What Will Happen to Frazier Street Tenants?
If luxury apartments are approved, current residents will have to move; but where?
(Editor's Note: This article has been updated to reflect the correct working title for the proposed complex, which is "Canton Street City Walk.")
As the city looks to capitalize on the energy surrounding its historic district, a proposal to build luxury apartments on Frazier Street has some questioning where current tenants and others will find affordable housing in Roswell.
Affordability aside, the aging Frazier Street Apartments have been a visible issue locally for quite some time.
"This is one of the areas that has been identified for years as needing redevelopment," said Councilwoman Nancy Diamond. "It came close just before the economic downturn and then was put on hold."
So the Frazier Street Apartments have stayed. Even with little to no updating, the low-cost housing units typically stay full.
That's because the affordable housing options in Roswell are limited. Roswell Housing Authority Executive Director Scott Marcelais said the waiting list for one of the authority's units is long.
"Our process is [a] very formal, waiting list opening only periodic because we get so many applicants," he told Roswell Patch in an e-mail.
However, thanks to mortgage revenue bonds - which "use the proceeds to finance low-cost mortgages for lower income first-time homebuyers or the production of apartments at rents affordable to lower income families," according to the National Council of State Housing Agencies - there might be an answer, said Marcelais.
In Roswell, Belcourt, River Pointe, Chambrell, Rosemont Wood Creek and Creekside apartment complexes might be options for displaced tenants to move, depending on the current vacancy rates.
Long-time Roswell resident Janet Russell believes convenience to stores, public transit and walk-ability to living services are just some of the reasons the current Frazier Street Apartments have been there so long. She worries that, if ousted by the luxury apartment proposal, current tenants won't speak up for themselves since some of them may be illegal.
It's "a real problem if these people are displaced and are expected to live without these amenities when [they] don't have a car," she told Roswell Patch.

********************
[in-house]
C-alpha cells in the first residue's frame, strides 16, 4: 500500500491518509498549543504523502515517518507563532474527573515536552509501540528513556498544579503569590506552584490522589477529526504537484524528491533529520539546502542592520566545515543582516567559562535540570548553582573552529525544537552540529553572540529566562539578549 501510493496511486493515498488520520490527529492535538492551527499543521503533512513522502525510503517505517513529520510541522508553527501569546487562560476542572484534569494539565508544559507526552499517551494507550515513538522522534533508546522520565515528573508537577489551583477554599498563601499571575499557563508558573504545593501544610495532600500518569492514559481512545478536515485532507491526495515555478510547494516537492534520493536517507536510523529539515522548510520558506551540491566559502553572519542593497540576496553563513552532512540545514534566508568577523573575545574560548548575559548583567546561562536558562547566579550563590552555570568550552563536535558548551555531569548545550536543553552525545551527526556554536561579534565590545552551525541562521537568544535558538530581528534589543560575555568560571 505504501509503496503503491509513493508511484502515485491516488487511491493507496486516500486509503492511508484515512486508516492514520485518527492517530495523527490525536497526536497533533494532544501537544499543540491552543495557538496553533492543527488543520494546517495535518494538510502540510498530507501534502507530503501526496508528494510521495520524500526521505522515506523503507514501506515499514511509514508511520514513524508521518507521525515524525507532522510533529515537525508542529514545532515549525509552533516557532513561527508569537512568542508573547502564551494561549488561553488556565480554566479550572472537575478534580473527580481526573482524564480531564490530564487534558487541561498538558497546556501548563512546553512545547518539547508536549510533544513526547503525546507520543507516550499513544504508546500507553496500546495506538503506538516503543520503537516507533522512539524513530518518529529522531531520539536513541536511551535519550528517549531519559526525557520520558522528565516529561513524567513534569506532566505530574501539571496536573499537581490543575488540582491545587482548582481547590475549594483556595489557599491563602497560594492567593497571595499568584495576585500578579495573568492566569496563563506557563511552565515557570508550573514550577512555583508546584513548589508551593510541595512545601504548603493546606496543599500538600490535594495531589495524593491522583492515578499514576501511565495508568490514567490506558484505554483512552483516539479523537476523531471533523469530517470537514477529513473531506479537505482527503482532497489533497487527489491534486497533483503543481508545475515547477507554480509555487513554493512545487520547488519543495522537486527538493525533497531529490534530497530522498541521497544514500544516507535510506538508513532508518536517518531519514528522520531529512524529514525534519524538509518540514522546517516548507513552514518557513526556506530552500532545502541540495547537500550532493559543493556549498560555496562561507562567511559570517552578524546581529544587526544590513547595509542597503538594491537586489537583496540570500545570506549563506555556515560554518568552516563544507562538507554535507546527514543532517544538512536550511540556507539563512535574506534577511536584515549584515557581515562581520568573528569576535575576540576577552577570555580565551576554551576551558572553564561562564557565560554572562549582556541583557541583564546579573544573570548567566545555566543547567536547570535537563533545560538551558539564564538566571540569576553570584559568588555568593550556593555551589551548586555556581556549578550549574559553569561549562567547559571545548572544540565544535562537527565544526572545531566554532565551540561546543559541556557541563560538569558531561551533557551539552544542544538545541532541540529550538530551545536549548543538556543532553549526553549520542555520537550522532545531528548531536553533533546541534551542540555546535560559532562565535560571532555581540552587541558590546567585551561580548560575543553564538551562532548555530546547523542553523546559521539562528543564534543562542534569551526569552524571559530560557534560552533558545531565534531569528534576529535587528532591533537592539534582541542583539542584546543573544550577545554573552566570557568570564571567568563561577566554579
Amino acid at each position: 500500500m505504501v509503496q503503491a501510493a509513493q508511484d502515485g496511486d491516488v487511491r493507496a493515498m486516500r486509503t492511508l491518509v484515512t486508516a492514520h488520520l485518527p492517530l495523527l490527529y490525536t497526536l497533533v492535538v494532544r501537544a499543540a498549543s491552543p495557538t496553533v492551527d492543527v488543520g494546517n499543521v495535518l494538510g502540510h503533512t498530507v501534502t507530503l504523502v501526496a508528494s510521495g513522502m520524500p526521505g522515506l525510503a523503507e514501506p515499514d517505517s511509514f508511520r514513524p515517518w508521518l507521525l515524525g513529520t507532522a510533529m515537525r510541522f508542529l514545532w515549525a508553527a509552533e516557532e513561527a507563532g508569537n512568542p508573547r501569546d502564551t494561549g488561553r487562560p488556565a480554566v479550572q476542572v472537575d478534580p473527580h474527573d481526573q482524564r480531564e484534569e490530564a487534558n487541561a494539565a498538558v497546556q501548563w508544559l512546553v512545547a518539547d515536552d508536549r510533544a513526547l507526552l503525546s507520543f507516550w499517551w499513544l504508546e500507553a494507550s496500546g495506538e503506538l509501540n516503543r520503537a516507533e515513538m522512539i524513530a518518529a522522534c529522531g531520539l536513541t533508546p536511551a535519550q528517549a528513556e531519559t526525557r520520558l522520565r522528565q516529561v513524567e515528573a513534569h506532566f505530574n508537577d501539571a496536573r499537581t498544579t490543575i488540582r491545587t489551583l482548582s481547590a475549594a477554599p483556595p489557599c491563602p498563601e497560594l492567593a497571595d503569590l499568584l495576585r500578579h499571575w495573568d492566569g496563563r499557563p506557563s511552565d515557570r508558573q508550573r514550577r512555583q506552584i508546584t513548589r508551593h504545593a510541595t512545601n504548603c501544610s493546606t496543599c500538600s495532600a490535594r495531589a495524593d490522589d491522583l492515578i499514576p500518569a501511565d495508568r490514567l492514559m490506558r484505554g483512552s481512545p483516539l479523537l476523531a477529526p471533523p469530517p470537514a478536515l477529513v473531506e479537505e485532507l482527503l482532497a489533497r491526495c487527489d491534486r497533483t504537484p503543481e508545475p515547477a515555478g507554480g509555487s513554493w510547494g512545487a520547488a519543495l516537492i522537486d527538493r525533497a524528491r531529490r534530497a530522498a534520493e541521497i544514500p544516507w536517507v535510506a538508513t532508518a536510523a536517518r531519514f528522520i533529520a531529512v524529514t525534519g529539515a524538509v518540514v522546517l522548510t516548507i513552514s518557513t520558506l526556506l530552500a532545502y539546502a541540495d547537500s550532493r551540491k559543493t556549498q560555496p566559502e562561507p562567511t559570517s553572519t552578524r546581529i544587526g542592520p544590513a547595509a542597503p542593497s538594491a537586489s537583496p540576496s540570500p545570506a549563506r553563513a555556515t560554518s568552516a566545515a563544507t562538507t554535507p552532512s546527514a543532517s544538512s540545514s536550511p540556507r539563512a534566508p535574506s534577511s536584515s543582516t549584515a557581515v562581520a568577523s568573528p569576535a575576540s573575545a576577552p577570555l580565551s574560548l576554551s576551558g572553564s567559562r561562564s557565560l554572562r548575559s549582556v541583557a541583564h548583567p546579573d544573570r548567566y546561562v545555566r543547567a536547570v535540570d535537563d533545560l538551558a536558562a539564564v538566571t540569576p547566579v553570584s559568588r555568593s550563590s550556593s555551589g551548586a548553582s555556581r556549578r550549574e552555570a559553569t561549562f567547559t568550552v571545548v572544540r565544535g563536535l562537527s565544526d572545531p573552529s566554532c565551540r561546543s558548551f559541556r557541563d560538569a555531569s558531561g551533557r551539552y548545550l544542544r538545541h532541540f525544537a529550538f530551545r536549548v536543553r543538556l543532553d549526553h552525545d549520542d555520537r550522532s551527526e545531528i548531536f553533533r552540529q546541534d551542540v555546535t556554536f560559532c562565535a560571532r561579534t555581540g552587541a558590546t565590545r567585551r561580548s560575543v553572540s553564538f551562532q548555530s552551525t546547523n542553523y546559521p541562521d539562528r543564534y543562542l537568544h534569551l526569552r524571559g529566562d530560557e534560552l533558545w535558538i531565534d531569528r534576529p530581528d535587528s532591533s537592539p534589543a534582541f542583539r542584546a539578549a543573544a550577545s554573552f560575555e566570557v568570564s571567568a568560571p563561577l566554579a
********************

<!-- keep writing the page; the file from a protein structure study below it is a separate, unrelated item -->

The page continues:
But, it's not an issue in which the city has direct oversight, said Diamond.
"We as a city don't have any legal mechanism or right to require housing in any particular price range," she said, speaking to the fact that development and redevelopment is done by private business.
According to Diamond, Roswell has a shortage of several different housing types, including high market rate, smaller units and workforce housing.
But, the increasingly pricey historic district probably isn't where workforce housing is going to be found in the future.
The Frazier Street "property will be quite costly to redevelop, so rebuilding low income housing on this site would likely not be feasible," Diamond said.
If developers get the go ahead to redevelop from Roswell City Council in May, the current apartments will be bulldozed to make way for a luxury complex, tentatively called Canton Street City Walk. The proposed plans are possible thanks to last year's approval of the Groveway zoning form based code by council.
"The Groveway code helped send a signal that there was serious interest on the part of the community to help make some positive change," said Diamond. "I think we will see more redevelopment in the Groveway area, as there are a number of distressed properties, but that first catalytic project can definitely help jump start others."
Diamond believes both the community and the council will focus greatly on how each proposal that comes forth - including Canton Street Walk - will fit into the character of a neighborhood "that is so unique, historic and cool."